Let’s talk about ‘vulnerability’

  • 23 September 2020
  • Blog | Professionalism and Ethics | Blog

By Joanna Finlay, Sustainable Banking Manager at Virgin Money.

At the risk of stating the obvious, to serve vulnerable customers well, we need to know who they are. You can have the most helpful solutions in the world, but if you don’t know who needs them, they’re of limited use. So we need good data – good disclosure of vulnerabilities. The Financial Conduct Authority (FCA) suggests that half the population are potentially vulnerable, which I’d guess is more than banks’ records indicate. The trouble is that many people don’t want to be labelled as ‘vulnerable’. And research also shows that it may not occur to people to tell their bank about difficult circumstances. So how can we find out who needs extra support?

First up, enabling customers to tell us about vulnerabilities. Effective disclosure is often said to depend on the professional capabilities of our frontline colleagues: their knowledge, their soft skills. But to me it’s also about seeing the world through the eyes of a vulnerable customer: why would they want to tell a bank about their struggles? How could we motivate them to reach out? How can we ensure this doesn’t add to their worries?

Without doubt, empathetic frontline teams can offer customers a really supportive disclosure experience, but there will still be some who prefer not to talk about it. And actually, why should they have to talk to a stranger? It might be inconvenient or even impossible for them to find time, or words, to talk about it. Surely customers should always have a choice – and that includes how they disclose vulnerabilities and access relevant help.

Imagine Jane. She’s just got out of an abusive relationship and is suffering from insomnia and depression. Practically, she needs to change her address and sever all financial connections with her ex. However, she can’t face explaining it all again and again. Jane probably thinks she doesn’t have a choice; she needs to phone each bank, go through it all, help them to help her.

What if there was a sector-wide, digital tool to guide Jane through disclosing her circumstances, how that impacts on managing money and what support she wants to receive? Jane could access this on her phone, on the bus to work, and update it as and when things change. A centralised solution has been shown to work for retailers prioritising grocery deliveries for people who are ‘vulnerable’ during coronavirus, so why not for banking too?

The Holy Grail would be if this tool was omni-channel, and sensitively navigated customers through the whole spectrum of vulnerabilities. That makes it sound easier than it is, of course – the FCA identifies four indicators and at least 26 types of vulnerability as a starting point. But if we crack this and make it easy for customers to talk about vulnerabilities, then we have the insights we need to really serve them well, whatever they’re going through. And as with other aspects of financial inclusion, I’d love to see this fixed across the sector, so it’s easier for people like Jane to disclose vulnerabilities and access help.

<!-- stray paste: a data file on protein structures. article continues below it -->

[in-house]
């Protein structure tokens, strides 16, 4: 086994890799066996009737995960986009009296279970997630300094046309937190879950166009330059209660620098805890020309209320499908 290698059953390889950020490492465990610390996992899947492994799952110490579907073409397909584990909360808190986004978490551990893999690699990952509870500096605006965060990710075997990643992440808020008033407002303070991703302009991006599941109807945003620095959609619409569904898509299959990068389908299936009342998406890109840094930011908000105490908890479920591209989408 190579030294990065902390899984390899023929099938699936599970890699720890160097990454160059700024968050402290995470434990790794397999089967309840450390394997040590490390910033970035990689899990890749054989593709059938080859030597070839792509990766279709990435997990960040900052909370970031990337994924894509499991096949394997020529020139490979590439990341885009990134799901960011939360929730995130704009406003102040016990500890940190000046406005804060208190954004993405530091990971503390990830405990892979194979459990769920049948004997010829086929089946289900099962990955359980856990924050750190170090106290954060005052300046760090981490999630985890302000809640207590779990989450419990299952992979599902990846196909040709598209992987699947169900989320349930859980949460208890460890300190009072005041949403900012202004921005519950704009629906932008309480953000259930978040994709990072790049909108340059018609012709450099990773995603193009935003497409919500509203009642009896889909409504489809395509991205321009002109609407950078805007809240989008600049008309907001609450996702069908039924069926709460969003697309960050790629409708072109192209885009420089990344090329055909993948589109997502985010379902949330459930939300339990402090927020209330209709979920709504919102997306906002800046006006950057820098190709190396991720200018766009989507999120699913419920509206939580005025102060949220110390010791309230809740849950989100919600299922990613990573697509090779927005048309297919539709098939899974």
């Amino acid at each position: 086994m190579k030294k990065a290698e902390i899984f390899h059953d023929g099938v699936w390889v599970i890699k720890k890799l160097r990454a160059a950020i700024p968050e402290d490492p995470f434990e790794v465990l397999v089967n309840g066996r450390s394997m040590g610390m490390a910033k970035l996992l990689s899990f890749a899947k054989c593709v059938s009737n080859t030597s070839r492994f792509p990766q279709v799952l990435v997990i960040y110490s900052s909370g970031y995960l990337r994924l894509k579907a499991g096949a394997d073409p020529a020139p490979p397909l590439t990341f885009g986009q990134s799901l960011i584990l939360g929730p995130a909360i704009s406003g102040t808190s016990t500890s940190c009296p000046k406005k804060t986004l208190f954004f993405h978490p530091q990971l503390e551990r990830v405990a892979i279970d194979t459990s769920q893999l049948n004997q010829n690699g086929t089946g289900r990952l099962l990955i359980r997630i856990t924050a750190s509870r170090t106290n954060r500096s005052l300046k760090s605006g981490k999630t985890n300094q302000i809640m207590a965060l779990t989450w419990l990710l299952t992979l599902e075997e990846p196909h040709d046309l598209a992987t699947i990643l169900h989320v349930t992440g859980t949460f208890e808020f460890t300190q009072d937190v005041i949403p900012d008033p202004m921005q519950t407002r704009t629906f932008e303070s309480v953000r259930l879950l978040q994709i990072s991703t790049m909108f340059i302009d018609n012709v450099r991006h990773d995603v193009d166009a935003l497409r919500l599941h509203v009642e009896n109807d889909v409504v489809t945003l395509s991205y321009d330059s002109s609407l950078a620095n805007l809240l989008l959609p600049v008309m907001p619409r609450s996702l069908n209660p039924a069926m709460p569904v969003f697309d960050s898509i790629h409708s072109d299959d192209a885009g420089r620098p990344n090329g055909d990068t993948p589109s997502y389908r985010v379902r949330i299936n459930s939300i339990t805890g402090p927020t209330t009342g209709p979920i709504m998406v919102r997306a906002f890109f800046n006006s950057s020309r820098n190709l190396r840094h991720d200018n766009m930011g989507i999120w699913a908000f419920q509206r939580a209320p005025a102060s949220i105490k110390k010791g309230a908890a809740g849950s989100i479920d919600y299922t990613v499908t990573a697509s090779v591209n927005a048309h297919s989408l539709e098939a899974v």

As for the question of whether the word ‘vulnerable’ is itself a barrier, my hunch is that, if it was clear how that label gave you access to genuinely helpful solutions – as in the case of supermarket deliveries – the label itself might be less of an issue. However, research shows that people can be quite polarised on the language of vulnerabilities. Moreover, our efforts to use more friendly alternatives can sometimes make it harder to navigate. I’m not sure what the solution is, other than to take time to understand how these words sound to people with vulnerabilities – the misconceptions, the way it makes them feel – so that we can find a common language that enables us to give people help and hope.

Lastly, what about when customers aren’t aware of their vulnerabilities – or it doesn’t occur to them to let us know? If we suspect someone might need help, from our interactions or their account behaviour, we face some ethical dilemmas: where is the line between proactively offering help and being intrusive? Is it more important to protect customers’ data or to protect them from detriment relating to vulnerabilities? I know I’m not alone in thinking about these things and hope that, again, we can share insights and make sense of the challenges in a way that matters most: making financial services more inclusive.

The new FCA guidance on vulnerable customers gives us a huge opportunity to shift the narrative around banks and how we serve our communities. The pandemic has made us realise that vulnerability is not a niche thing – it’s about our neighbours, our colleagues, our families.

As we think about ‘building back better’, I hope that one of the things we all choose to get right for customers will be to ensure that talking about vulnerabilities isn’t a barrier to getting the help they need.

Find out about the Chartered Banker Institute’s free, comprehensive e-learning module on vulnerable customers and how to support them.

Joanna Finlay is Sustainable Banking Manager at Virgin Money and was Young Banker of the Year 2017. Hear more from Joanna in the Summer 2020 issue of Chartered Banker magazine.


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